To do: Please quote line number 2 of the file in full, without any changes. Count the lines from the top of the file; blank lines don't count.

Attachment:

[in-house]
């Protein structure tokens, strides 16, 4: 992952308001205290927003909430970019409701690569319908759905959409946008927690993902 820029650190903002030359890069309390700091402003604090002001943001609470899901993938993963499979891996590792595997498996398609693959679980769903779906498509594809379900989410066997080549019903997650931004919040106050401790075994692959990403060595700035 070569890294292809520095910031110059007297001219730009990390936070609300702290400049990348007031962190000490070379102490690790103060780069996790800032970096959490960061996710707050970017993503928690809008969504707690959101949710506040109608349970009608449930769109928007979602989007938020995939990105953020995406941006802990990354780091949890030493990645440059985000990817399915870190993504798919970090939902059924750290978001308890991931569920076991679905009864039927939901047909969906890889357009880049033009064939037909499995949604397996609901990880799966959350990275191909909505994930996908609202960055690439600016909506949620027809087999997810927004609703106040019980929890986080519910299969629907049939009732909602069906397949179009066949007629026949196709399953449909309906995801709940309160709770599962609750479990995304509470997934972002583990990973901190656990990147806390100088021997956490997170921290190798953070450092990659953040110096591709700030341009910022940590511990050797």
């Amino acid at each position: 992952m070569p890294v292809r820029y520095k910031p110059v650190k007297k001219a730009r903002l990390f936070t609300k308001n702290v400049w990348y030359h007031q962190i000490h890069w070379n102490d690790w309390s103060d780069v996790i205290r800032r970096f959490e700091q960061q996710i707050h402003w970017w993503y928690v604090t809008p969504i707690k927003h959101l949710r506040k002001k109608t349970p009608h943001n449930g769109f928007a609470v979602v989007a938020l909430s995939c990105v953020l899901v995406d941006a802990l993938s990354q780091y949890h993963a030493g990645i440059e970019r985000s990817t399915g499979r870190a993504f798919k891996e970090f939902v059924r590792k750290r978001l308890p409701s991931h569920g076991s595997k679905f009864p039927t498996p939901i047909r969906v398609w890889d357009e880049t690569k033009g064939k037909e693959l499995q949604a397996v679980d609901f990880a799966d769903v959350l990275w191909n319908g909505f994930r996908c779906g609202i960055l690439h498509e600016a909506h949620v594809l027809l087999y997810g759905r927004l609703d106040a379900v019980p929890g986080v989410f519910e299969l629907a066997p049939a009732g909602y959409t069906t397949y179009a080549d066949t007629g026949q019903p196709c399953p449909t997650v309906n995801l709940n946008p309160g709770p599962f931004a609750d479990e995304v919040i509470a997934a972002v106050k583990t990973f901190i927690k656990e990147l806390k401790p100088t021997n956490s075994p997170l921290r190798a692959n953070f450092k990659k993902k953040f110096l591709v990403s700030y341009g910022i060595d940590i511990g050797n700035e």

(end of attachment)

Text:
């Protein structure tokens, strides 16, 4: 992952308001205290927003909430970019409701690569319908759905959409946008927690993902 820029650190903002030359890069309390700091402003604090002001943001609470899901993938993963499979891996590792595997498996398609693959679980769903779906498509594809379900989410066997080549019903997650931004919040106050401790075994692959990403060595700035 070569890294292809520095910031110059007297001219730009990390936070609300702290400049990348007031962190000490070379102490690790103060780069996790800032970096959490960061996710707050970017993503928690809008969504707690959101949710506040109608349970009608449930769109928007979602989007938020995939990105953020995406941006802990990354780091949890030493990645440059985000990817399915870190993504798919970090939902059924750290978001308890991931569920076991679905009864039927939901047909969906890889357009880049033009064939037909499995949604397996609901990880799966959350990275191909909505994930996908609202960055690439600016909506949620027809087999997810927004609703106040019980929890986080519910299969629907049939009732909602069906397949179009066949007629026949196709399953449909309906995801709940309160709770599962609750479990995304509470997934972002583990990973901190656990990147806390100088021997956490997170921290190798953070450092990659953040110096591709700030341009910022940590511990050797």